While SPR requires the immobilisation of one of the molecules on a solid surface, FCCS can measure the interaction of molecules in solution or in living cells. Thereby the physiological environment of the molecules is preserved, and the potential effects of immobilisation, such as conformational changes, steric hindrance, or denaturation are avoided.
Monitoring of Drug-target Interactions
FCCS can also measure the target occupancy in a time-resolved manner, by performing repeated measurements at different time points after the drug administration. FCCS captures the dynamics of the drug-target interaction, such as the association and dissociation rates, the residence time, and the half-life. FCCS can also measure the concentration of the drug in the sample, by using a fluorescently labeled drug or a tracer that binds to the drug. Thereby FCCS can correlate the target occupancy with the drug concentration, and determine the dose-response relationship. FCCS can help to optimise the drug dosage, and guide animal and human dosing.
Measuring Target Occupancy in Liquid Biopsies of Patients
Target occupancy can be measured in liquid biopsies of patients using FCCS, which can detect the fluorescence signals from a tracer and an antibody that compete for binding to the target protein in the lysate of PBMCs. FCCS can provide information on the target occupancy in patients, which can be used to personalise the drug therapy, and to predict the clinical outcomes.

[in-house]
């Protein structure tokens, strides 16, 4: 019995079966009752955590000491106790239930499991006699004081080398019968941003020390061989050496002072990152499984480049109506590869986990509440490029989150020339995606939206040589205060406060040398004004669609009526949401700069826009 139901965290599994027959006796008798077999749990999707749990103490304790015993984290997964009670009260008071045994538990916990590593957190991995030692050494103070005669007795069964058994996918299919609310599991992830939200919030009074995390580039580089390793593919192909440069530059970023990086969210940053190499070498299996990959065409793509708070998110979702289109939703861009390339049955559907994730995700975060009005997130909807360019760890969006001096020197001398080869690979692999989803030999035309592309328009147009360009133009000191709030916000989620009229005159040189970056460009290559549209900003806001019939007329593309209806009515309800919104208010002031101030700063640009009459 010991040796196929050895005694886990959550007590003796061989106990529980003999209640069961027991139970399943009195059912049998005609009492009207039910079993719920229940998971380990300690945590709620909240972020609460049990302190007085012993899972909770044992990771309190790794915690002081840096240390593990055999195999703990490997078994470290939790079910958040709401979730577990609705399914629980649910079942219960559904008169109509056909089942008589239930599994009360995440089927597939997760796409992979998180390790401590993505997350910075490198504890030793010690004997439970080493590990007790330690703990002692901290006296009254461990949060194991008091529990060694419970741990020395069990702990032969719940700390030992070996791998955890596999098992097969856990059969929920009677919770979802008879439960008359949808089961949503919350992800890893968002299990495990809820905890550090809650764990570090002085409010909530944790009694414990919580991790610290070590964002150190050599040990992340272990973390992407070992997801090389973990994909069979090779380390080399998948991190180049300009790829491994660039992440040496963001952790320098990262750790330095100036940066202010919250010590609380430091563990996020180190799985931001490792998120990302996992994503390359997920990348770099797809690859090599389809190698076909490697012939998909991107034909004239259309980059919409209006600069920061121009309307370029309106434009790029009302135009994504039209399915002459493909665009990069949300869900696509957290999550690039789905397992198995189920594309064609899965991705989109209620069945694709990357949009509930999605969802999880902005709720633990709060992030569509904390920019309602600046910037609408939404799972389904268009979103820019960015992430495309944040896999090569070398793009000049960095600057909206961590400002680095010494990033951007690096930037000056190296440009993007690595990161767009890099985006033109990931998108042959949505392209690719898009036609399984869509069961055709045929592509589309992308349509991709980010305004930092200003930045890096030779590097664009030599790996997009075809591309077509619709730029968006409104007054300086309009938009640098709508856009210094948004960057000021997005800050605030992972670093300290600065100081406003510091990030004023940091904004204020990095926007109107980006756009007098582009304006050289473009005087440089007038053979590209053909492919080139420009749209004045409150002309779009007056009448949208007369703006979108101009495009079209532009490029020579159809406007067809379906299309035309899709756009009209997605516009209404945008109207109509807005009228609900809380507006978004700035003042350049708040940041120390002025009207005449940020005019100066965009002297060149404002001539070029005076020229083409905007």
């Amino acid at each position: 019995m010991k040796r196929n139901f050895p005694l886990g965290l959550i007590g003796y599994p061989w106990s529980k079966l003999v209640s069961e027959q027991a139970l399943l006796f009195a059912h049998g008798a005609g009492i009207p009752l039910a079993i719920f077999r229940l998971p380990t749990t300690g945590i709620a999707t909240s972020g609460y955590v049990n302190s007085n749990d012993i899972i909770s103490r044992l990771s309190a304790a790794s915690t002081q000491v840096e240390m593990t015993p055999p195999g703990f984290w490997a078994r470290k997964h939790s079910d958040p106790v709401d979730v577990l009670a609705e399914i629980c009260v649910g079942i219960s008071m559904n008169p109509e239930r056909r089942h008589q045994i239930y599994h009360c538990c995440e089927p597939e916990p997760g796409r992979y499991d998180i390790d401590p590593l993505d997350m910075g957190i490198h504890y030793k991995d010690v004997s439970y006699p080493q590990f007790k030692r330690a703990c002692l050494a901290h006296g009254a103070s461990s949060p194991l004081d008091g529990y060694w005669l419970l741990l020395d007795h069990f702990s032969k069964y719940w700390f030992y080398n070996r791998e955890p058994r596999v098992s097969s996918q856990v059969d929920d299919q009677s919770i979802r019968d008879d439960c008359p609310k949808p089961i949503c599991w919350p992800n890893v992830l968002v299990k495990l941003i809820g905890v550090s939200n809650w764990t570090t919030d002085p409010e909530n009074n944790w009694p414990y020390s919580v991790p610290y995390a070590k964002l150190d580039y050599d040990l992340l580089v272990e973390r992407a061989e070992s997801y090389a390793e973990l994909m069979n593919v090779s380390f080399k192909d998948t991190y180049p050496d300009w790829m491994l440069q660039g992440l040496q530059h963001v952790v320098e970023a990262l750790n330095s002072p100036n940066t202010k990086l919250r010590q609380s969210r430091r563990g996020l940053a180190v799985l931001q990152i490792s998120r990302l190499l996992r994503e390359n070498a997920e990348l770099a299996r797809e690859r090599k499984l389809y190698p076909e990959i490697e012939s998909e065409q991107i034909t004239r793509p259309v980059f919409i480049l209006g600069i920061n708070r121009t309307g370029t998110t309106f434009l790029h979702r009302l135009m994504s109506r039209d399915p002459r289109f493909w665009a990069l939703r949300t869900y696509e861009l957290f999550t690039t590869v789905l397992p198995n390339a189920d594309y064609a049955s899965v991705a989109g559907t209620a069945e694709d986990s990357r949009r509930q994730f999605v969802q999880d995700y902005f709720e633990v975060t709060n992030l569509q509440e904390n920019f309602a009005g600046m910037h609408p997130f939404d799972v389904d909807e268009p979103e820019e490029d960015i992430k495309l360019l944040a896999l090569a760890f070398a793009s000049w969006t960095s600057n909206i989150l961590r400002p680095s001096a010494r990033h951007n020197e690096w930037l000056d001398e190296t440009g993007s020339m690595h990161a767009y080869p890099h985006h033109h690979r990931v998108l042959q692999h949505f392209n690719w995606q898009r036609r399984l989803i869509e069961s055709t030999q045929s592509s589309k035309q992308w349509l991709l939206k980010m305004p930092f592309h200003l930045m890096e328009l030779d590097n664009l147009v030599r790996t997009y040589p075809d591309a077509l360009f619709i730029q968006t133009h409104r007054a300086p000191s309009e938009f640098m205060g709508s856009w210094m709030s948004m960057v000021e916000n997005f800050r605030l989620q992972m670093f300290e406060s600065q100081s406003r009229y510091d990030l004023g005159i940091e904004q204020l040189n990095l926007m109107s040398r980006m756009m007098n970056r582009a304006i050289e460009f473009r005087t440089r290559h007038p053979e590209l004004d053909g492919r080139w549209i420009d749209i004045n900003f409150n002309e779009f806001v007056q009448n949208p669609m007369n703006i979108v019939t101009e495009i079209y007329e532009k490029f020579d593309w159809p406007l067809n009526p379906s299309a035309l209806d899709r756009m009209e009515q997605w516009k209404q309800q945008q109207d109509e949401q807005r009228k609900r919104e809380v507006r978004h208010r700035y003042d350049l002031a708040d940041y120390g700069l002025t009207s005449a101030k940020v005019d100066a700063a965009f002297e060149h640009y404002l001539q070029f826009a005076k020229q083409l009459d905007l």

About Intana Bioscience
Founded in 2008, Intana Bioscience is a pioneering Contract Research Organisation (CRO) utilising its ground breaking patented Fluorescence Cross-Correlation Spectroscopy (FCCS) to support pharmaceutical and biotechnology companies in accelerating their drug discovery and development programs.
Intana Bioscience remains committed to continually enhancing and expanding the application capabilities of its pioneering FCCS platform through diverse collaborations, ensuring it caters effectively to the complex modern-day needs of the global drug discovery community.ProductsDownloadsThe use of Fluorescence Cross-Correlation Spectroscopy (FCCS) in Drug Discovery and Development An Intana Bioscience .pdf Case Study/Presentation The .pdf …